Day 102: Arambol
For the ninth day in a row I wake up in Arambol. I haven’t been this stationary since leaving home months ago. This place now feels like some oddly utopian neighbourhood I’ve been living in for too long. The restaurant down the lane knows my order and familiar faces in the street wave hello to me and everybody is in a perpetual good mood. I feel out of place.
Gathering a few things, I head to the north part of the beach where it’s quieter. At a restaurant nestled on a craggy outcropping overlooking the ocean, I order the Israeli breakfast and gaze into the vortex of my phone screen. Today’s to do list: choose tomorrow’s destination, figure out a way to get there, and decide how to tie together the end of this trip. There is a flight from Bangkok to Canada leaving in twenty-three days, and I’m supposed to be on it.
Blatant Clarity appears on my map of India as I pore over it, almost as if it were a destination itself, situated between here and Gokarna, a coastal pinpoint 200km south of Arambol. The clarity is in it’s route. Relishing this expanse of road from the window of a cramped bus with a broken toilet is a thought my mind rejects instantaneously. Clearly, this squiggly little line on the map would be much more appreciated from the seat of a motorcycle.
I connect some more squiggly lines into an 1800km loop that would send me from my current location to the beaches of Gokarna, up to the chilly hill station of Ooty, then to the magical backwaters of Kerala, and back up to Goa. Why not? My flight to Canada is more than three weeks away. I can’t just bum around here the whole time. Pop-up pictures of me wiping out, alone, along an expanse of Indian highway; of being attacked in the jungle by rabid tribes while I sleep, challenge the notion of freedom this adventure promises. I push them away. Adventure is no good without a bit of danger. That’s what vacations are for.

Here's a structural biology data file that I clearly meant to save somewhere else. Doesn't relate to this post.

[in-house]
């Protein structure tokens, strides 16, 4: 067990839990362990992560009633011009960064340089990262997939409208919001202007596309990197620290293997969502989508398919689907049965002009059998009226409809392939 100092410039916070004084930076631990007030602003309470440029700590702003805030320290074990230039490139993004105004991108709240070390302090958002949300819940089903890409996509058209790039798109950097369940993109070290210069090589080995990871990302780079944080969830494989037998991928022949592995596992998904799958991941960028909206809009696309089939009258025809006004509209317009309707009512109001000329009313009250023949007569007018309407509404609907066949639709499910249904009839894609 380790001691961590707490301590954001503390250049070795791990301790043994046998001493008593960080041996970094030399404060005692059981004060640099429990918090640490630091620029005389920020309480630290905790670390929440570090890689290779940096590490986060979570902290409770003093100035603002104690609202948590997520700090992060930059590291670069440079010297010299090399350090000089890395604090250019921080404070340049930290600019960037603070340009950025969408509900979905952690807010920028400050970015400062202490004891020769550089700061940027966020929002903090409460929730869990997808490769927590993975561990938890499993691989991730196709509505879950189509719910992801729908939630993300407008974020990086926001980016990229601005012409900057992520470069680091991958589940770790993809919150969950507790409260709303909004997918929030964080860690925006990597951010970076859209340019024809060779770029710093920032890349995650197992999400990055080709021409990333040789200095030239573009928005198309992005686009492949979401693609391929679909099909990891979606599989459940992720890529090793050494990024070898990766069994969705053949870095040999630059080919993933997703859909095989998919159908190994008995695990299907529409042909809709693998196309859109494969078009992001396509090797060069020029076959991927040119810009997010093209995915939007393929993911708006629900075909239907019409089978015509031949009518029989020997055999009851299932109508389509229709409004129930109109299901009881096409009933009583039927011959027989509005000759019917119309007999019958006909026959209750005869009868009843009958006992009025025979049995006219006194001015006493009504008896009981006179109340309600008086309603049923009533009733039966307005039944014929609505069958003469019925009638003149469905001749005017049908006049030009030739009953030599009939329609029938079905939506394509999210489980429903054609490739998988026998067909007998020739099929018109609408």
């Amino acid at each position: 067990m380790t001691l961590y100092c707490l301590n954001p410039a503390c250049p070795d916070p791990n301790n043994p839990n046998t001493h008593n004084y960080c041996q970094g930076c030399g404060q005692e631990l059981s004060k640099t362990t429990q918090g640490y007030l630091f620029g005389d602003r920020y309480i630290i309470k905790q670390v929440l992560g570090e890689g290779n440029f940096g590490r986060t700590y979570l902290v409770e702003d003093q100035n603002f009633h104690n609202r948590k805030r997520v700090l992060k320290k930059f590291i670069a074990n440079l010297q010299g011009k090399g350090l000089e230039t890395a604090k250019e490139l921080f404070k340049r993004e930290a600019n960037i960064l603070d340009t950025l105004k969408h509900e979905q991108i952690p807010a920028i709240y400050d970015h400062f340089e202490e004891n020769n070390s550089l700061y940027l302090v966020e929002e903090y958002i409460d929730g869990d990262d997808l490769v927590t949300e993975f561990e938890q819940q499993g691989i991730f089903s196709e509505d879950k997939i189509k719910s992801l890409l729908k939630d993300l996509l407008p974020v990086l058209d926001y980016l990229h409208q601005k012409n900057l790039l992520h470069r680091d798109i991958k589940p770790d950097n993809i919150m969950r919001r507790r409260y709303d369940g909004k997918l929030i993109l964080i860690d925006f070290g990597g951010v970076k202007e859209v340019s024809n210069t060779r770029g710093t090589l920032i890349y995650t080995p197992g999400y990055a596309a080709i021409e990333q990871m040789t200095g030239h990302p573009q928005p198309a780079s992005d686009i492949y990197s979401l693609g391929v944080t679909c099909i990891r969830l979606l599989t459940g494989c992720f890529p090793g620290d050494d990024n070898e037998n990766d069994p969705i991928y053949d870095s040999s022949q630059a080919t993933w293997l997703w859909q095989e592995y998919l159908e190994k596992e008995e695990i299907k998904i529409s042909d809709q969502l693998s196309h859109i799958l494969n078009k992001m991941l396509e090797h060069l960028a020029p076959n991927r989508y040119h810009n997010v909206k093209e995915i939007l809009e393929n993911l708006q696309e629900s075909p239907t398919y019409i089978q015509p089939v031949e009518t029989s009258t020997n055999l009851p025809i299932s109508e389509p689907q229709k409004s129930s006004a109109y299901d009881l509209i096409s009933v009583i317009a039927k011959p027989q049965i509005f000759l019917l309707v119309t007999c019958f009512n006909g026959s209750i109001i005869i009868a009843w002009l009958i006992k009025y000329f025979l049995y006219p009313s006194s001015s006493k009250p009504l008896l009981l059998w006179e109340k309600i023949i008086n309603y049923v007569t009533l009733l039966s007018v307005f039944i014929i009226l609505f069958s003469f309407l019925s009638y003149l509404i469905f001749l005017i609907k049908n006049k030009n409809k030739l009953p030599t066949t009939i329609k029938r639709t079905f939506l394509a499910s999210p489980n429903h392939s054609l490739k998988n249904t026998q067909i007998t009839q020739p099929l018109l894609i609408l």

So that’s it. I’ll rent a bike, ride it in a giant irregular circle through south India for half a month, spend my last week bumming on the beach and then fly to Bangkok to make my connecting flight home. Home.
Of course, my travel funds are in that classic near-the-end-of-travels state. After doing a little math (bike rental + fuel x fourteenish days), it’s clear that something’s gotta give.
I talk to the restaurant servers, show them my intended bike loop.
“Is it safe to sleep on the beaches and in the jungle?” I ask.
“It’s safe,” my server wiggles his head. “But you’re a girl alone. You have to be careful.”
Ask a stupid question . . .
I pay my bill and saunter up the street, purpose punctuating my perky patter. Upon returning to the man’s house whom my sister Marnie and I rented a bike from last week, his wife answers the door. He’s not home, she says, but what do I need?
“A motorcycle. I’ll be going to Ooty and Kerala.”